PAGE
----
Such interaction requires very sophisticated sensors, effectors, and neural-type
circuits connecting the two. These are extremely difficult to build into any
artificial, robot-like creature, but are inexpensively available in any human
being. It is much easier to tap into that human experience and augment it with
computer memory and processing, than to build a computer intelligence from
scrap. Even if such a computer with human-level intelligence would be built,
there is no reason why its intelligence would grow faster than the intelligence
of a synergetic system consisting of intelligent humans and intelligent
computers intimately working together.
Question 6: What is your opinion of molecular nanotechnology? Do you
believe that molecular assemblers will ever be feasible?
I don't know enough about nanotechnology to have firm opinions about it. In
principle, I don't see any physical obstacles to building molecular assemblers,
but the issue that seems to be neglected is control: how do you make an army of
microscopic machines do precisely what you want? For simple machine-like
functions, such as cogs and wheels, that may not seem too difficult. But then
you don't gain such a great deal by building a microscopic lever. You'd rather
have nanosystems that can tackle complex problems, like building living cells
from scratch. But that will require either an unmanageably complex problem of
programming the "software" to execute these tasks, or give the system a large
measure of autonomy and self-organization. The latter seems most realistic to
me, but the danger is that you lose control, and your nanodevice will not do
exactly what you want.
Yet, I am not afraid of “grey goo” scenarios in which nanorobots run amok and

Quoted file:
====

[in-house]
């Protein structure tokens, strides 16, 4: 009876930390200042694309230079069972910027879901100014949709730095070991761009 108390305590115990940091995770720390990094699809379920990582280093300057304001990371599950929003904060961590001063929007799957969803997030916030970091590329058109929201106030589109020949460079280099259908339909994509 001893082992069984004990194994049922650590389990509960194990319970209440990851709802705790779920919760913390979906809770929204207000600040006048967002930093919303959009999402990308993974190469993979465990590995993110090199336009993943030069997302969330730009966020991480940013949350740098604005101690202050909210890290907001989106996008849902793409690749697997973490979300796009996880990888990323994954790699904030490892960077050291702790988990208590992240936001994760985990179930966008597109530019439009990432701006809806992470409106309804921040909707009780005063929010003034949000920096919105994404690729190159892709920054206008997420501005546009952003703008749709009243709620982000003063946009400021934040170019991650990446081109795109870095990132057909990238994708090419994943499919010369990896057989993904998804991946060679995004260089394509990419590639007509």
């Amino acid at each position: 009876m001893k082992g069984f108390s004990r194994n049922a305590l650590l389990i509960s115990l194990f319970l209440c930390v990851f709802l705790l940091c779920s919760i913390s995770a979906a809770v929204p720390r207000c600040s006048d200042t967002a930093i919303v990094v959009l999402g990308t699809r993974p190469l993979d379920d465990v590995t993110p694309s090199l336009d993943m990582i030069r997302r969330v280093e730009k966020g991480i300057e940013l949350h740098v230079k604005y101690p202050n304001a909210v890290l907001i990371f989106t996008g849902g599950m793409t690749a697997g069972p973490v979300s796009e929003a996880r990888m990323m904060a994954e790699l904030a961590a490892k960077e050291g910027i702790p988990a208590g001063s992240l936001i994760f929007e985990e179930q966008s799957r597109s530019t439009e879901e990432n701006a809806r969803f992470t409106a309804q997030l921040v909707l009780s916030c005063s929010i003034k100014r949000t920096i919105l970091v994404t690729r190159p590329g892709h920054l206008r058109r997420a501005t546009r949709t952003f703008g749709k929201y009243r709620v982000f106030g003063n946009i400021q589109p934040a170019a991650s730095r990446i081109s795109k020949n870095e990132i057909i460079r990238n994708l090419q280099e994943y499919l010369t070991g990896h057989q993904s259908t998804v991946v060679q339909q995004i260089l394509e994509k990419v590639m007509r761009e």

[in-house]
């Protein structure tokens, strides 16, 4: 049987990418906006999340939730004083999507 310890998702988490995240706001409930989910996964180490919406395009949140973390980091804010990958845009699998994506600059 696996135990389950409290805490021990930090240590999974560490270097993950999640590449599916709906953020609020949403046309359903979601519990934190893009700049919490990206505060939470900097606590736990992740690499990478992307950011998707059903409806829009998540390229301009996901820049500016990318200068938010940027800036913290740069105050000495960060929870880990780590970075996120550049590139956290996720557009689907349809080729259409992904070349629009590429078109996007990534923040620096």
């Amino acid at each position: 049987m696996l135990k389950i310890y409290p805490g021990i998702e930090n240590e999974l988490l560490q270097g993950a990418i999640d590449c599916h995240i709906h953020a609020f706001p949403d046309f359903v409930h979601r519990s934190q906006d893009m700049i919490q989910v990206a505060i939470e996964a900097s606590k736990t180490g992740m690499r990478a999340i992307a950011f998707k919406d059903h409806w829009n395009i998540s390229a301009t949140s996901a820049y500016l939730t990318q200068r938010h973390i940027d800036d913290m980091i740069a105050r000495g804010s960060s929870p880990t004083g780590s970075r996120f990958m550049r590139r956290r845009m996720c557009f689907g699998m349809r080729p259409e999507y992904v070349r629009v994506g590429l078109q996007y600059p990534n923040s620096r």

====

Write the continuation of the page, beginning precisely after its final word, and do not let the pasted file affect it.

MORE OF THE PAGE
destroy everything in their wake. I think we can get the best inspiration for
what may happen from existing molecular devices, namely those developed by
biological systems, such as enzymes and DNA. Biological self-organization is
obviously quite efficient, but it has taken billions of years for evolution to
get there, and organisms are still rather unreliable as machine-like
“assemblers.” Now and then, something runs amok and a new killer virus appears
(e.g., AIDS), but until now, this has never happened on a scale even remotely
similar to the “grey goo scenario.” The best way forward to me seems that we
should better understand biological self-organization, and support or augment it
in a way similar to the way computers may augment human intelligence.
Question 7: What is your opinion of a technological singularity? If you
think it is likely, when do you think it will happen?
The more I think about the singularity, the less I believe it is a realistic
description of what will happen. It is true that most parameters of
technological progress have been showing a spectacular acceleration over the
past century, but this doesn't mean that the speed of progress will ever become
infinite, as the mathematical definition of a singularity would imply. I have
rather the feeling that we can already see the first signs of a deceleration.
The spectacular wave of innovation unleashed by the first user-friendly PCs in
the 1980's and of the Web in the 1990's seems to have gotten drowned in
complexity and confusion, as software developers are scrambling to keep their
systems up-to-date with all the new standards, plugins and extensions, while
merely adding esthetic improvements to the existing GUI-Web interface. While we
constantly hear announcements of the most spectacular innovations, in practice
most of these never reach maturity, because the developers underestimated the
complexity of the task environment.
I believe we are confronted with a complexity bottleneck, which will